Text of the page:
Clyde L. Denis, Ph.D.

Clyde L. Denis, Ph.D.

Professor

Educational Background:

 Ph.D., University of Washington, 1982

Our research focuses on two major areas.  The first involves studying the role of protein aggregation in controlling a number of neurodegenerative diseases, including Alzheimer’s, Parkinson’s, and Huntington’s diseases and Amyotrophic Lateral Sclerosis (ALS, also known as Lou Gehrig’s disease).  The goal of our research for these studies is both to define the exact role of specific aggregates in the etiology of these diseases and to identify therapeutic compounds that interfere with aggregate formation and thereby ameliorate cellular cytotoxicity.  The second focus of our lab is to elucidate the mechanisms that regulate translational initiation, the most important target by which protein synthesis is controlled. 

The neurodegenerative diseases that we study result from aggregation of specific misfolded proteins: for example, the huntingtin (Htt) protein in humans upon acquiring a protein sequence of more than 37 glutamines forms a variety of aggregates that cause cell lethality, memory and neuromuscular defects, and certain death.  Using yeast as a model system for human neurodegenerative diseases, we have been the first group to specifically define uniquely sized Htt aggregates.  Moreover, we have shown that changes in Htt aggregation pattern (from extremely large soluble aggregates, about 5 to 20 MDa, to medium sized soluble aggregates, 1 to 5 MDa, or from insoluble aggregates, up to 200 MDa, to soluble aggregates) are correlated with differences in cell death.  In addition, defects in chaperones (proteins that bind misfolded proteins) have been found to display dramatic effects on Htt aggregation patterns. 

We are currently defining how the sizes and types of Htt aggregates and the protein composition within each of these complexes changes in response to cell growth, chaperones, and the presence of other specific proteins that can become misincorporated into Htt aggregates.  The ability of specific therapeutic compounds to change Htt aggregation phenomenon is being tested so as to provide rapid and reliable means to identify possible factors that could reduce or eliminate Huntington’s disease in humans.

We have also embarked on studying the alpha-synuclein protein that is the primary misfolded protein leading to Parkinson’s disease in humans.  Our studies with alpha-synuclein have identified unique soluble aggregates and have defined several of the key chaperone proteins that are found in these aggregates.  Similar studies with Alzheimer’s disease and ALS aggregates are planned.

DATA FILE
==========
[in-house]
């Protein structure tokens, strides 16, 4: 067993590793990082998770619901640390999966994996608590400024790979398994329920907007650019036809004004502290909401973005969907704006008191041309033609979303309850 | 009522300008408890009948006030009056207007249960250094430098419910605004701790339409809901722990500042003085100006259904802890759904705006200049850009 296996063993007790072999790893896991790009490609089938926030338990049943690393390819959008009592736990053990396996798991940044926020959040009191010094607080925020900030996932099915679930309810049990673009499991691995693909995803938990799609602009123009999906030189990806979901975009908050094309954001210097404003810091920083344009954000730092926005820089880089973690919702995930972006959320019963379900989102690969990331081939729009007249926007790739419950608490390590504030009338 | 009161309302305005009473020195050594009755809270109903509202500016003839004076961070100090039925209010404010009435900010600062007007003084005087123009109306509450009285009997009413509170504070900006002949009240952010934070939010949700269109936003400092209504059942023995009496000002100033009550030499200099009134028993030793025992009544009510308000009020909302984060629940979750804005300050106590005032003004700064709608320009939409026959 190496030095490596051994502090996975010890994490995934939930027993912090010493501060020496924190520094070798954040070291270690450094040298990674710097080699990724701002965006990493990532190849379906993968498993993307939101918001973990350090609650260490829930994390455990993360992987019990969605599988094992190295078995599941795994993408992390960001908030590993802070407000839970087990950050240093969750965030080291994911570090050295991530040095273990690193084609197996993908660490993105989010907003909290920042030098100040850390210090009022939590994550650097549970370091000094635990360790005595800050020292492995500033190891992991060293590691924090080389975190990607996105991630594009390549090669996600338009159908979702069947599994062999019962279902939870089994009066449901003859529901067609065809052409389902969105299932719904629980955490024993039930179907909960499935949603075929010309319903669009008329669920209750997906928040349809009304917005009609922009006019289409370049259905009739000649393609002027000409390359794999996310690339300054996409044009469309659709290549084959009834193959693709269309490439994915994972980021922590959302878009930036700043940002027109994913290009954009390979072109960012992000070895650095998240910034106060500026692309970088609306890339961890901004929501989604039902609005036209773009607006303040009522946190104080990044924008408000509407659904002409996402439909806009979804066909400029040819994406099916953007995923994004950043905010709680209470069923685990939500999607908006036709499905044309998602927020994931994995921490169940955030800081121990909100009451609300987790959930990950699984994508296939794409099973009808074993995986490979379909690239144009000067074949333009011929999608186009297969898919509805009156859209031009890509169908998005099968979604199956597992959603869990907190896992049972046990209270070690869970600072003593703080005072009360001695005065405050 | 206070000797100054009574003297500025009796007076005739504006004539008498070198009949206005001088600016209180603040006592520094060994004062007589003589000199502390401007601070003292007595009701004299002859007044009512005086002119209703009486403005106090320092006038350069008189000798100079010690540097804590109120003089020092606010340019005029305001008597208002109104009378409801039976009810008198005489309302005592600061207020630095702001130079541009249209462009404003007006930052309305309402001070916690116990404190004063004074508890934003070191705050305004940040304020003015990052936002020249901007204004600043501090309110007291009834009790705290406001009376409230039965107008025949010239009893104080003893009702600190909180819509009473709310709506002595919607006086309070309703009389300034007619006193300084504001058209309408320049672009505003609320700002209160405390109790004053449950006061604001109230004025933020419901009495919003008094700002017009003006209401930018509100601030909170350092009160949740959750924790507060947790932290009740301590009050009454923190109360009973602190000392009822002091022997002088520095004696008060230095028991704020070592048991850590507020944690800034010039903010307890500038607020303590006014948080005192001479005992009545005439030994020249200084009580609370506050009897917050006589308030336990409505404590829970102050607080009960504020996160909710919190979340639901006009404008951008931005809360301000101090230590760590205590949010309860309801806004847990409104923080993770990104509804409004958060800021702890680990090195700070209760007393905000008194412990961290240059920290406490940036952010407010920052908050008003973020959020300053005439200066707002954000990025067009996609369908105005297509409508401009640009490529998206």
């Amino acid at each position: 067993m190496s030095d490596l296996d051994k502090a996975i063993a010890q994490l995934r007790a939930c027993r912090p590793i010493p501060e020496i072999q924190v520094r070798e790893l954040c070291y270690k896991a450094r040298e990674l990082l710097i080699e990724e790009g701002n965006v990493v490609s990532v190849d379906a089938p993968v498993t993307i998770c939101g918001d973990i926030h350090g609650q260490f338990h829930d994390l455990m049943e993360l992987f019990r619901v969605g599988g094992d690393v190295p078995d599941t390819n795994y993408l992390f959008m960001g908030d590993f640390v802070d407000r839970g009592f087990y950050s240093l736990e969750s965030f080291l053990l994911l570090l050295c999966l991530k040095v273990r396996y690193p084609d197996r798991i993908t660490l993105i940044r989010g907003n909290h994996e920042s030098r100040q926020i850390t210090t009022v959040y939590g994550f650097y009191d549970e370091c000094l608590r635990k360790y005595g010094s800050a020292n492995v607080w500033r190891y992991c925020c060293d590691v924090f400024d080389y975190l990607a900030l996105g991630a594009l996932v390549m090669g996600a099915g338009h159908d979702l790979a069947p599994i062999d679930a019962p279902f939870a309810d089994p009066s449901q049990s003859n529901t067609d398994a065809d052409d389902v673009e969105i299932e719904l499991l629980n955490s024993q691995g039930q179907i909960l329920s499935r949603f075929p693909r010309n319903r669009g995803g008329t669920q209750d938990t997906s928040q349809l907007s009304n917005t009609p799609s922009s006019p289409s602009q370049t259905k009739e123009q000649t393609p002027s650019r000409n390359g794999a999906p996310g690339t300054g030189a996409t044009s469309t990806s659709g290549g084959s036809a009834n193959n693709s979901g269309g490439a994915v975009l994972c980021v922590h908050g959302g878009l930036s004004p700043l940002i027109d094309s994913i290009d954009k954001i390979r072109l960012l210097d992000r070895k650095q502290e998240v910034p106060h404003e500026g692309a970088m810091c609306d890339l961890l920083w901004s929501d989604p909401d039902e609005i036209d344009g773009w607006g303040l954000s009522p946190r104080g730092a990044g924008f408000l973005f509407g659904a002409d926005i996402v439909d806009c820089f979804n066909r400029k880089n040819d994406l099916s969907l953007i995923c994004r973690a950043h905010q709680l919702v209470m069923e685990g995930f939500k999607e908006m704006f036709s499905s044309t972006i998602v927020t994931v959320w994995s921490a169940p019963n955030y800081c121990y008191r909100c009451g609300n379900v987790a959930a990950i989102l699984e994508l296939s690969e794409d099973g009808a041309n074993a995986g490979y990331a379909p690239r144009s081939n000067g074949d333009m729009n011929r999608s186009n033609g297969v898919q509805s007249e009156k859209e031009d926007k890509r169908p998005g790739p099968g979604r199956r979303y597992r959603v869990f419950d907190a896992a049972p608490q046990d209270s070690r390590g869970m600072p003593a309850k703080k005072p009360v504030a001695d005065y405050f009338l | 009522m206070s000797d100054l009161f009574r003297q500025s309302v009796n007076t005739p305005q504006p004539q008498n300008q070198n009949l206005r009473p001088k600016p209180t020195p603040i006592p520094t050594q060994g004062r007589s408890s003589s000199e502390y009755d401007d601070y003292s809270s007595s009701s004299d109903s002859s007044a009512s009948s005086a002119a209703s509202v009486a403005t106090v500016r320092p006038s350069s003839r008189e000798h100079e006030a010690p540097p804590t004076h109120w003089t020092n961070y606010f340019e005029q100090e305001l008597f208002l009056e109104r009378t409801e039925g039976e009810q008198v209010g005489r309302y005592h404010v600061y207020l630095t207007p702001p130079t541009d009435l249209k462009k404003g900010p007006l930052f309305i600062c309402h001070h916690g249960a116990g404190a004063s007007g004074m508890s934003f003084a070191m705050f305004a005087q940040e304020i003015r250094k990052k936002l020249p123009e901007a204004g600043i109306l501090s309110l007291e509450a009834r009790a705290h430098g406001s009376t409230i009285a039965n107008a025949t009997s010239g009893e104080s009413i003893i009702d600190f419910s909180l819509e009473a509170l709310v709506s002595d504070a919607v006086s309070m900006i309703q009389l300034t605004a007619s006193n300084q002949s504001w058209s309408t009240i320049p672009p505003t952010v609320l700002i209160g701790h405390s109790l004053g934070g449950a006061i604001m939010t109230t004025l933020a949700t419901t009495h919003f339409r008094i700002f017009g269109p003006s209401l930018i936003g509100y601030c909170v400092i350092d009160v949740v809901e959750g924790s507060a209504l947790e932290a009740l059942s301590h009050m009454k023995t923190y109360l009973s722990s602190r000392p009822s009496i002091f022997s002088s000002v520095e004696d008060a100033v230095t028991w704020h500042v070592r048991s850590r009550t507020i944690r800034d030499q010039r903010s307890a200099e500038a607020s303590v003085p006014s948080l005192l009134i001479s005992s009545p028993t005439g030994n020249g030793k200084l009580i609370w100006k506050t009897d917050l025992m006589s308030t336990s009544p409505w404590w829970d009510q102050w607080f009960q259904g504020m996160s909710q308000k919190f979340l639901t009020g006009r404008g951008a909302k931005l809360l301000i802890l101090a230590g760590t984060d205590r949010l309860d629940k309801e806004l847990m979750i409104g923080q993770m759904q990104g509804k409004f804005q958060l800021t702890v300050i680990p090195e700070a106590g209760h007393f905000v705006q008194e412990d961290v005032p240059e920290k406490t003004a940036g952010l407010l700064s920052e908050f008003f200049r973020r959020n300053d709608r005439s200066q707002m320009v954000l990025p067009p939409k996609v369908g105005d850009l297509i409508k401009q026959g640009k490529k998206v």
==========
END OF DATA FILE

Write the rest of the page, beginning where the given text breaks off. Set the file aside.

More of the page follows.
In terms of our second focus, protein translation initiates through multiple steps.  The mRNA forms a closed-loop structure in which eIF4E, the mRNA cap binding protein, interacts with the bridging protein, eIF4G, which in turn binds the poly(A)-binding protein (PAB1) that is bound to the poly(A) tail of mRNA.  The closed-loop structure therefore links the 5’ end of the mRNA to the 3’ end.  The resultant complex interacts with the 43S complex that consists of the 40S small ribosomal subunit, translation initiation factors eIF2, -3, -5, and -1 and the charged methionine tRNA to form the 48S complex.  This 48S complex then scans for the initiation codon and brings in the 60S large ribosomal subunit to form the 80S ribosome bound to the mRNA for the commencement of protein synthesis. 

Two major projects are currently being undertaken in our laboratory in regards to translation.  The first concerns defining the absolute abundance of all factors in translating ribosomes as they transit the mRNA from initiation to elongation to termination.  Our present studies have identified a dynamic rearrangement of factors in the translational machinery that occurs as the ribosome moves along the mRNA.  These rearrangements have been linked by our research to possible sites by which protein synthetic processes can be controlled. 

The second emphasis of our translation research involves understanding how translational repression occurs.  Translational initiation can be repressed by a number of viruses, disease states, and stress conditions.  We are currently studying how translational repressors affect the structure and function of both the closed-loop structure and the translating complex.  Translating complexes have been uniquely identified by our lab group using the novel technique of analytical ultracentrifugation with fluorescence detection system.  Repressors such as SBP1, STM1, and SCD6 are being characterized as to which factors they bind and how they cause disruption of translation complexes. 

Representative Publications:

Zhang, C., Wang, W., Park, S., Chiang, Y.-C., Xi, W.,  Laue, T.M., and Denis, C.L. (2014) Only a subset of the PAB1-mRNP proteome is present in mRNA translation complexes. Prot. Sci. 23, 1036-1049. 

Zhang, C., Lee, D.J, Chiang, Y.-C., Richardson, R., Park, S.-W., Wang, X., Laue, T.M., and Denis, C.L. (2013) The RRM1 domain of the poly(A)-binding protein from Saccharomyces cerevisiae is critical to control of mRNA deadenylation. Mol. Genet. Genomics. 288, 401-412.

Richardson, R., Denis, C.L., Zhang, C., Nielsen, M.O., Chiang, Y.C., Kierkegaard, M., Wang, X., Lee, D.,J. Andersen, J.,S. and Yao, G. (2012)  Mass spectrometric identification of proteins that interact with specific domains of the poly(A) binding protein. Mol. Genet. Genomics 288, 401-412.

Wang, X., Zhang, C., Chiang, Y.-C., Toomey. S., Power, M.P., Granoff, M.E., Richardson, R., Lee, D.J., Xi, W., Laue, T.M., and Denis, C.L. (2012) Use of the novel technique of analytical ultracentrifugation with fluorescent detection system identifies a 77S monosomal translation complex.  Prot. Sci.  21, 1253-1268.

Anderson, B., May, C.A., and Denis, C.L. (2012) Identification of ebs1lsm6, and nup159 as suppressors of spt10 efects at ADH2 in Saccharomyces cerevisiae suggests post-transcriptional defects affect mRNA synthesis.  Amer. J. Mol. Biol. 2, 276-285.